Teachers union marches on Loop office of mayor’s pal and charter schools booster
BY LAUREN FITZPATRICK Staff Reporter firstname.lastname@example.org December 18, 2012 4:29PM
Updated: January 20, 2013 6:22AM
A day before the Chicago Board of Education is set to approve new charter schools even as it considers closing traditional schools, the Chicago Teachers Union blasted a wealthy charter supporter and friend of the mayor.
Marching to a Loop office tied to billionaire charter school booster Bruce Rauner, the union and other community organizations asked CPS to stop opening new charter schools in a district claiming to have 100,000 more school seats than children.
“We’re saying enough is enough,” said Brandon Johnson, former social studies teacher and CTU activist. “They push for still more expansions of more charter schools they love to name after themselves, at the same time they want our schools closed because we don’t have enough students. That doesn’t make sense. Why does the business community have a say while parents, teachers students are left out in the cold?”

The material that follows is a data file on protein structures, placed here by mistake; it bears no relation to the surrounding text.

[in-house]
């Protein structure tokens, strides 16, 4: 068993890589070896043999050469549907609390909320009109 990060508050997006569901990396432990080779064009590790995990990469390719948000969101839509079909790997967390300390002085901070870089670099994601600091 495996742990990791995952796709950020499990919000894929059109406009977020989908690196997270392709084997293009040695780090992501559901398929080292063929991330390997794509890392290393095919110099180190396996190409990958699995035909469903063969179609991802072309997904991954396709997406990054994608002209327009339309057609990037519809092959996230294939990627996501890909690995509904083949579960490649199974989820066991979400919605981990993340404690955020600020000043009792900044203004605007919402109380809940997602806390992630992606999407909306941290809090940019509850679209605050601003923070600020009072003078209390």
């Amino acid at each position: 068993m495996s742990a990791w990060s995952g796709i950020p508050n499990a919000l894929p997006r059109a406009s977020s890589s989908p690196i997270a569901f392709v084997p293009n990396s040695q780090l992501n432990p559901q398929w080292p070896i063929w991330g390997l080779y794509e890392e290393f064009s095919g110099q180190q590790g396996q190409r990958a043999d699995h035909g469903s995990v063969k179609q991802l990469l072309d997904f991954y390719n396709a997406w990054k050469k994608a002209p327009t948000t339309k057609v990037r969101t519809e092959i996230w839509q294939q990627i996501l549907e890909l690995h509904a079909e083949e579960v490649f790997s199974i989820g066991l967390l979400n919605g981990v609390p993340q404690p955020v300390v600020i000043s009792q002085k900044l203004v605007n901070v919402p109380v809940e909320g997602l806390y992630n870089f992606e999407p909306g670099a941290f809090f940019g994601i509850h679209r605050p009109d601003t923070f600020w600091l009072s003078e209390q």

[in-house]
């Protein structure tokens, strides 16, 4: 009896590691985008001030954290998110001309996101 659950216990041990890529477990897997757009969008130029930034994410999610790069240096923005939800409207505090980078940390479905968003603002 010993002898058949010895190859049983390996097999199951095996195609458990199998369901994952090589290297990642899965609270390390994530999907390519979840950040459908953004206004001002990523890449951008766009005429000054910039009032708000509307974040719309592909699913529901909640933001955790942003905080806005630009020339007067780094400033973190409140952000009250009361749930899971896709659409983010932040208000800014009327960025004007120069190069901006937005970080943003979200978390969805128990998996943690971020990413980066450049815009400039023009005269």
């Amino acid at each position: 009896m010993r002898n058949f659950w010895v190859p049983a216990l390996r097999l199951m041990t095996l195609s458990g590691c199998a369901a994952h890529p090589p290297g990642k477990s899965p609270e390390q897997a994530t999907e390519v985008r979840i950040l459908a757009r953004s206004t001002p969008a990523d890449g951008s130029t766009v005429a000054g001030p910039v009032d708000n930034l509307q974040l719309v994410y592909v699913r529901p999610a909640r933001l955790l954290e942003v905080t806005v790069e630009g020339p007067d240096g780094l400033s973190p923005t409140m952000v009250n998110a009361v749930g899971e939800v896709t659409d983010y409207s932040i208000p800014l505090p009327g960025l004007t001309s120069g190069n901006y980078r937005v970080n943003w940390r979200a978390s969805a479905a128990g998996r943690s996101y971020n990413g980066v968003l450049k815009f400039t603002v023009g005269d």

The 100 or so marchers carried a giant letter through rush hour traffic to the lobby of 208 S. LaSalle, home of one of Rauner’s business ventures, saying if they couldn’t get a meeting about schools with Mayor Rahm Emanuel, they’d ask his friend to deliver a message. They chanted loudly until Chicago Police cleared the lobby.
Last week the CTU mocked Rauner and other mayoral allies who champion school reform in an online satirical campaign called “Stand Up to the Fat Cats.” Rauner, who could not be reached immediately for comment, then called union leaders “a joke, just not a funny one.”
Wednesday, at its last meeting of 2012, the Board of Education is slated to vote to approve five new charter schools scheduled to open in fall 2013.
The district has not yet announced which schools it plans to close at the end of the current school year, nor how many it’ll target. That list is due to state authorities by March 31. Meanwhile, an independent commission established by schools CEO Barbara Byrd-Bennett held a series of public hearings.
“It’s our obligation to provide families with as many high quality school options as possible to help their children succeed in school and life,” CPS Chief Communications Officer Becky Carroll said in a statement.